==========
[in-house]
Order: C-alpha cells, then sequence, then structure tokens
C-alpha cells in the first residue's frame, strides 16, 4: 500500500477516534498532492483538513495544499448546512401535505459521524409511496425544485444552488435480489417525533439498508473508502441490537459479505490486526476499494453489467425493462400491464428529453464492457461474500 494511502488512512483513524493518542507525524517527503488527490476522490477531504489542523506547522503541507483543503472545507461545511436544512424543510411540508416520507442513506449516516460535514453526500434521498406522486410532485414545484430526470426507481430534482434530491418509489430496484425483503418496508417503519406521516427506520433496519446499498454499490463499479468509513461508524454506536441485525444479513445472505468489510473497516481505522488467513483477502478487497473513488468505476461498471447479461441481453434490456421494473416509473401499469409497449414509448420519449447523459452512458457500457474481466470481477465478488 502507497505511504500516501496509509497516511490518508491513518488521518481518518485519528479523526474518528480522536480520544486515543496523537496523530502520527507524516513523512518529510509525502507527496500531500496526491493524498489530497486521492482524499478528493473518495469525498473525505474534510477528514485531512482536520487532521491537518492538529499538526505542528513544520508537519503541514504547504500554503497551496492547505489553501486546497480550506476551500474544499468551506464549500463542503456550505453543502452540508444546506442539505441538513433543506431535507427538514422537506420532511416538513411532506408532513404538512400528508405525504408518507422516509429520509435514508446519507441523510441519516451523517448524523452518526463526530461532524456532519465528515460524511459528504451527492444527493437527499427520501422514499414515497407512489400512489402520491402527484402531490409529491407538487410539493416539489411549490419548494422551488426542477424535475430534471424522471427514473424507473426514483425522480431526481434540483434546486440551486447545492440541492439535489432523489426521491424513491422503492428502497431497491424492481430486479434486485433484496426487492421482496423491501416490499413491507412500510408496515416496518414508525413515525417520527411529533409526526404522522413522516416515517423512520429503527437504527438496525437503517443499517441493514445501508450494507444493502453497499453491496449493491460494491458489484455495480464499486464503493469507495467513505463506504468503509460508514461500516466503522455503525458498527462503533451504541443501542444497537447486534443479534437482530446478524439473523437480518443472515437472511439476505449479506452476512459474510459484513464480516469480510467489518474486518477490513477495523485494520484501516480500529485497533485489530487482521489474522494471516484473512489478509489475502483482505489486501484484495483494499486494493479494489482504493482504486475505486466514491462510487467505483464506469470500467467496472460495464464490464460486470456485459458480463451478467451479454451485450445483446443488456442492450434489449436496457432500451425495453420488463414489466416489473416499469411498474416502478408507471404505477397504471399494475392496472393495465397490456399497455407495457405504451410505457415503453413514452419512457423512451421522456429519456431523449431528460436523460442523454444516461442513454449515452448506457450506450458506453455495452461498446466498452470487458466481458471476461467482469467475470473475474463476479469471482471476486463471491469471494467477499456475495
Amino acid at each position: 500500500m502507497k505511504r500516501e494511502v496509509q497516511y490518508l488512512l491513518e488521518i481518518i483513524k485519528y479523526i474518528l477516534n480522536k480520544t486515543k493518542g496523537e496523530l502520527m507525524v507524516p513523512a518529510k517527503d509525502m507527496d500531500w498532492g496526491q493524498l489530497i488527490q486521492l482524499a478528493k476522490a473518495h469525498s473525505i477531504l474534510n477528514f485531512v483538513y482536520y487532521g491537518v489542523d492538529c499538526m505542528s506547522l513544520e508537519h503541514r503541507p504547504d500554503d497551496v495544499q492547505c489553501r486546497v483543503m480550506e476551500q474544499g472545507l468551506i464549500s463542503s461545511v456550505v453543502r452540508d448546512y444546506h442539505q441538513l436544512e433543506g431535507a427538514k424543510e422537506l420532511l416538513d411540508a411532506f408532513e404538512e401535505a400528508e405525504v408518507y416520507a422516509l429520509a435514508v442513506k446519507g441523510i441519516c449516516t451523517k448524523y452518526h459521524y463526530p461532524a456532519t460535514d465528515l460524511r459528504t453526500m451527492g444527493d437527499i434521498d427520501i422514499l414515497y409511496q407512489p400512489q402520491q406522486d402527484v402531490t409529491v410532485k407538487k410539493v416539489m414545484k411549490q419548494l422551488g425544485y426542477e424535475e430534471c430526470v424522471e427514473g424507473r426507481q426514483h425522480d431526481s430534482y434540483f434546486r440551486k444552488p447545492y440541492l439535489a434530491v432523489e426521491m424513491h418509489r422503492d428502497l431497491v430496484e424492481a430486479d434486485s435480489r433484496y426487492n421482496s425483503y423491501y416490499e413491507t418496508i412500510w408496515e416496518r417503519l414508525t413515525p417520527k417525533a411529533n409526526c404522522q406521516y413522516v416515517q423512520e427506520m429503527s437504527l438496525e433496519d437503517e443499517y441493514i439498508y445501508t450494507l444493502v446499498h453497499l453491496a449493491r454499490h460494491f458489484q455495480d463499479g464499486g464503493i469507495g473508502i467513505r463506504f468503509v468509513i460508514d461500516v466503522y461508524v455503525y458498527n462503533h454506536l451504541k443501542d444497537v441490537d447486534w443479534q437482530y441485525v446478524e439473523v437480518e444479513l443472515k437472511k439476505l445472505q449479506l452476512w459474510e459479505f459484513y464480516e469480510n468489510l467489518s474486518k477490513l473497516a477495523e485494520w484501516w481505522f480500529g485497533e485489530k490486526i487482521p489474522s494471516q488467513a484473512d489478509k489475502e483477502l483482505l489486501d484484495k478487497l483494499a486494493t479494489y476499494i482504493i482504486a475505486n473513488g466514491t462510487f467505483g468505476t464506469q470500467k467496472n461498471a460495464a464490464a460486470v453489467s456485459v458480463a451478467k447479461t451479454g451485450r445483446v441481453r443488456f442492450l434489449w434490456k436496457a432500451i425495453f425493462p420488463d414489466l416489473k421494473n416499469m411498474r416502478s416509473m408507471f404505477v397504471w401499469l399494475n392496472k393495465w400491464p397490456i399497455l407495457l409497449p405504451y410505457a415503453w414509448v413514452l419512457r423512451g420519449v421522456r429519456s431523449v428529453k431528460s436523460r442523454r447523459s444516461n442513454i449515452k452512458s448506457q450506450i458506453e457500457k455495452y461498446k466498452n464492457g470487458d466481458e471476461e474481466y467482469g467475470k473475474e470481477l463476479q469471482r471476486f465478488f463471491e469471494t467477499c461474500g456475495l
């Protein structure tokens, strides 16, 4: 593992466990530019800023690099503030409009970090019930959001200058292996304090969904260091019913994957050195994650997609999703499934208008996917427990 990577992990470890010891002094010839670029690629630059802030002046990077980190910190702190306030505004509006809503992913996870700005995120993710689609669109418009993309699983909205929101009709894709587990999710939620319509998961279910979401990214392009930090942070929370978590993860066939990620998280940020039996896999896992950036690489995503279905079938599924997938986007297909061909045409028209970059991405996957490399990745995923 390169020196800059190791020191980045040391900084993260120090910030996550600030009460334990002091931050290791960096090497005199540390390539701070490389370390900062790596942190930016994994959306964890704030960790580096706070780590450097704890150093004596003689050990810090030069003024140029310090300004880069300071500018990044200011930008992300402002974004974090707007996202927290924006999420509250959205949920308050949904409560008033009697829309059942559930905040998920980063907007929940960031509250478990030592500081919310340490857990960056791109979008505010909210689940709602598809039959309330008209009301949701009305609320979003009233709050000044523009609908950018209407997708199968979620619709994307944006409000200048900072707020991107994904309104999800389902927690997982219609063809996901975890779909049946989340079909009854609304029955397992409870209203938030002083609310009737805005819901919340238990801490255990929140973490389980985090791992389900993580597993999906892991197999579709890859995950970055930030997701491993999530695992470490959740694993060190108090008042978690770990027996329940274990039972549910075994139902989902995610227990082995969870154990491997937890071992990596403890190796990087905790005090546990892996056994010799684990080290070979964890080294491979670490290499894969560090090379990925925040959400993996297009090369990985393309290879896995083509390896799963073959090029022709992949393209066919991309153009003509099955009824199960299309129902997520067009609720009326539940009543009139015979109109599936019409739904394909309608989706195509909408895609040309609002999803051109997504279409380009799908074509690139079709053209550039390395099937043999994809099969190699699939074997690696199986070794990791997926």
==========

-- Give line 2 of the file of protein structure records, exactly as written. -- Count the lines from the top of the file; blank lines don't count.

Order: C-alpha cells, then sequence, then structure tokens